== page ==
Black Hats and Raised Eyebrows – Smart Strategies for Resolving Conflict
Work would be awesome if we could just be rid of those irritating people.
Workload is the number one cause of stress at work. People issues are number two. (AIS)
Resolve conflict or drama intensifies.
Causes of workplace conflict:
#1. Black hats and white hats.
You’re the person in the white hat. That burr under your saddle is the person in the black hat.
We respond to stories, not behaviors.
A story that assumes negative intent and/or lack of character creates conflict. For example…
The black hat blows up in a meeting. She has a BAD temper. But when you lose your cool, it’s because you’re tired and stressed.
- Assume good intentions. Smart people don’t intentionally do stupid things. They believe they’re serving their own best interest.
- Ask yourself, “Why would a smart person do such a stupid thing?”
- Confirm the story. “I noticed you lost your temper in our meeting. What’s going on with you?”
- Choose compassionate confrontation. You aren’t trying to prove a point. You’re trying to be helpful.
#2. Raised eyebrows and other irritants.
After an argument, your teenage son agrees to take out the trash but gives you a sarcastic look. Now you’re really ticked!
Conflict is often about how-you-do, not what you do.
Conflict escalates in the face of:
- Sarcastic tone.
- Monitor your body language. Are you open or closed?
- Ask yourself if the conflict is worth it. Before you poke the bear, ask yourself if you’re ready to wrestle.
- Acknowledge the power of tone, timing, and verbiage. How much time would you like to spend dealing with the consequences of a harsh tone?
Tip: Anger suggests you’re trying to control someone. A kind demeanor and gentle tone might be more effective.
What are some causes of workplace conflict?
Conflict Resolution (noaa)
Solving conflict includes treating people with respect. (SHRM)
Added together, as you’ve aptly listed:
Silence, irritation, isolation, neglect …
Rudeness, loud, sarcastic, harsh, disrespectful…
And when you poke that bear back in kind, they cry, “See, everyone! I’m a victim!”
There is a reason people do this: because it works. The millenials and gen z have it down to perfection; we taught them well – they are very “emotionally intelligent,” in that they can effect these manipularions, but lacking in emotional maturity.
There’s no one left that they respect to say, “Unacceptable,” and enforce it. (Trump ain’t it, nest pas?)
Try it, and they call you fascist, though they’ve no clue what the word means.
When basic relational civility has broken down, the battle is already lost; the war can only be won by an appeal to truly common cause … but don’t hold your breath, it’s a long, long haul.
I like your point regarding tone and often find this is a launching point of conflict escalation– I can hear my Moms voice “I don’t like your tone young man.” Even as I listen to political speeches, Regan and Obama were masters of/at tone.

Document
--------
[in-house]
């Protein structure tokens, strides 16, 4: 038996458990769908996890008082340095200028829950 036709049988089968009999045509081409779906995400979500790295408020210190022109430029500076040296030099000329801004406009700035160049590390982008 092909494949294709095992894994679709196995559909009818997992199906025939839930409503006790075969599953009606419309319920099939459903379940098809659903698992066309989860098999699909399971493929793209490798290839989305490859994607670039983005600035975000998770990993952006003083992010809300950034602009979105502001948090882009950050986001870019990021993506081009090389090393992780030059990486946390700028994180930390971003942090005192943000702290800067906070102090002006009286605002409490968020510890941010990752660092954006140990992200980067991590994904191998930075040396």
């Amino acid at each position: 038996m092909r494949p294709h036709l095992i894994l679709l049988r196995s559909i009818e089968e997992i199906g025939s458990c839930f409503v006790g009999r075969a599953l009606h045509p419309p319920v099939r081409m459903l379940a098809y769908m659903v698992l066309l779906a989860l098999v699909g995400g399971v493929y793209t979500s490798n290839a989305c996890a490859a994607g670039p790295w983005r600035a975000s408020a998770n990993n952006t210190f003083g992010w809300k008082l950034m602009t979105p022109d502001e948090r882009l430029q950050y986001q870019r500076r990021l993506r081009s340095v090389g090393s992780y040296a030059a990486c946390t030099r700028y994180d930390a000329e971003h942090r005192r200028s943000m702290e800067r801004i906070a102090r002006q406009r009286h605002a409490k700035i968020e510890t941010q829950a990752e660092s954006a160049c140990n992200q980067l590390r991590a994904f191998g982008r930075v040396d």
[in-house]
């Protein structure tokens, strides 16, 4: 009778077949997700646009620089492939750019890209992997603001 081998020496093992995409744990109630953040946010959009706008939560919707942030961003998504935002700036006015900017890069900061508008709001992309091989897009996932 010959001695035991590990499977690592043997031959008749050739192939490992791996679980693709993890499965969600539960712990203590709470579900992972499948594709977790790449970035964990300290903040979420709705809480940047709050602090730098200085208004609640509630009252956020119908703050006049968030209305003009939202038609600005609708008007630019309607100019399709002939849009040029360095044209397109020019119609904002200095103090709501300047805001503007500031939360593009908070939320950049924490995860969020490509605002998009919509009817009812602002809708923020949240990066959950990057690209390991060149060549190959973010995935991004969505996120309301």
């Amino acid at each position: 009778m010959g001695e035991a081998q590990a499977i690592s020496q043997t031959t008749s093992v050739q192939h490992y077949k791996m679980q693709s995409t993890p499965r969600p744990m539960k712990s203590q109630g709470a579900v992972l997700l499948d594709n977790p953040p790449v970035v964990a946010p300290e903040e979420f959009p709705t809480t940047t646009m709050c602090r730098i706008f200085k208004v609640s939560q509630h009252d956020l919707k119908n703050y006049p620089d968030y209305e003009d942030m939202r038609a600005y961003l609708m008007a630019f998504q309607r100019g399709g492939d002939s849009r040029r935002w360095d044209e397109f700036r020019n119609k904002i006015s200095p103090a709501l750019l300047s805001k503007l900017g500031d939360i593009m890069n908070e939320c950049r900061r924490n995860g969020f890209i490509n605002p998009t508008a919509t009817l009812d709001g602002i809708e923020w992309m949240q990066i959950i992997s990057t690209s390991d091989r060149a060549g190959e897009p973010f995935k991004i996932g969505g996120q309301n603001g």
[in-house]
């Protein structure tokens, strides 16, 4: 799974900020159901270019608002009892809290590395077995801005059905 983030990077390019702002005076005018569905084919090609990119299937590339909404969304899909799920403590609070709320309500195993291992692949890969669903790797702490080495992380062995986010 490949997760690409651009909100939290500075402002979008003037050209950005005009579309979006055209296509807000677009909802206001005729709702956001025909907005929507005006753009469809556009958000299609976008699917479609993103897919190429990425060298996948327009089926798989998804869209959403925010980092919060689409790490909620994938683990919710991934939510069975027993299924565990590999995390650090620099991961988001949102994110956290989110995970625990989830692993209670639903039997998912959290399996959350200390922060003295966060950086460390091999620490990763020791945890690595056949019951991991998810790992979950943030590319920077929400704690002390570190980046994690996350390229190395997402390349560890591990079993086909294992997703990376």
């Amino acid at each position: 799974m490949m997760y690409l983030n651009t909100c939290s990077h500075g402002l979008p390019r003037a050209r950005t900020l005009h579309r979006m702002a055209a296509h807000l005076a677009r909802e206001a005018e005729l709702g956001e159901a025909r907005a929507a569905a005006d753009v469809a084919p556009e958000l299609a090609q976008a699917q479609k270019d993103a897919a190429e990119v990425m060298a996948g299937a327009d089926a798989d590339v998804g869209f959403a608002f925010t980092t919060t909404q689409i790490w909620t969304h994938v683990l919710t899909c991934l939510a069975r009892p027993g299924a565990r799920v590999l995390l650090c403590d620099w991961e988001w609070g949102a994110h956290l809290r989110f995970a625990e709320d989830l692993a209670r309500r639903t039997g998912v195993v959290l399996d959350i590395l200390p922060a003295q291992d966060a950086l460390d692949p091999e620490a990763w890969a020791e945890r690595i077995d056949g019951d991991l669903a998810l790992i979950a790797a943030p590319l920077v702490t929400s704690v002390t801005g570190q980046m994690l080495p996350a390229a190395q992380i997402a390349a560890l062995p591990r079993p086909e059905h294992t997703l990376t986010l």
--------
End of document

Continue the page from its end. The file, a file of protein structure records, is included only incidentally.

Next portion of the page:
Workplace conflicts can be challenging. I think that sometimes personal issues or stressors can influence someone’s patience or behavior at work. In this spirit, even if the conflict involves me, try to understand what is truly going on. Additionally, communication is about both the sender and receiver which can get tangled up on the other end. Miscommunication and/or understanding should also be a consideration. Regardless, unless you approach the situation with sincere intent, it is most likely to unravel in a way that is not productive.
I love the tip: “Anger suggests you’re trying to control someone. A kind demeanor and gentle tone might be more effective.” When I can maintain my compassion for the other person, I am always more effective at communicating and dealing with conflict.
A point where I see a lot of this is in those situations where somebody has decided it will be a great thing for a team to do “x”, because “x” will be absolutely great for the team (or more accurately, the wider organisation), but ignores the fact that “x” is damaging to the members of the team – when the team matters and the individuals don’t.
I’ve read that the golden rule for negotiating with a grumpy child is “don’t deny their feelings”. It seems to work well with adults too.
Aye, but don’t validate their behaviour as pragmatic, either.
Be clear that they won’t get what they want by such behaviour, that they need to be more disciplined, reasonable, civil AND logical about it.
This advice was right on time! We had an incident to happen at the end of the workday today and it will be addressed in the morning. The problem is that it really ticked off the entire management team and now we need to confront one of the team members concerning the issue. I am really glad that I have this leadership tool to help. I think the 3 strategies will be especially useful. I want to handle the situation properly and in the best interest of everyone involved. I’m glad that we have all had the opportunity to cool down before the meeting in the morning. I will definitely be more open to problem solving rather than blaming.
“Compassionate confrontation”. I like that phrase! Thanks, Michael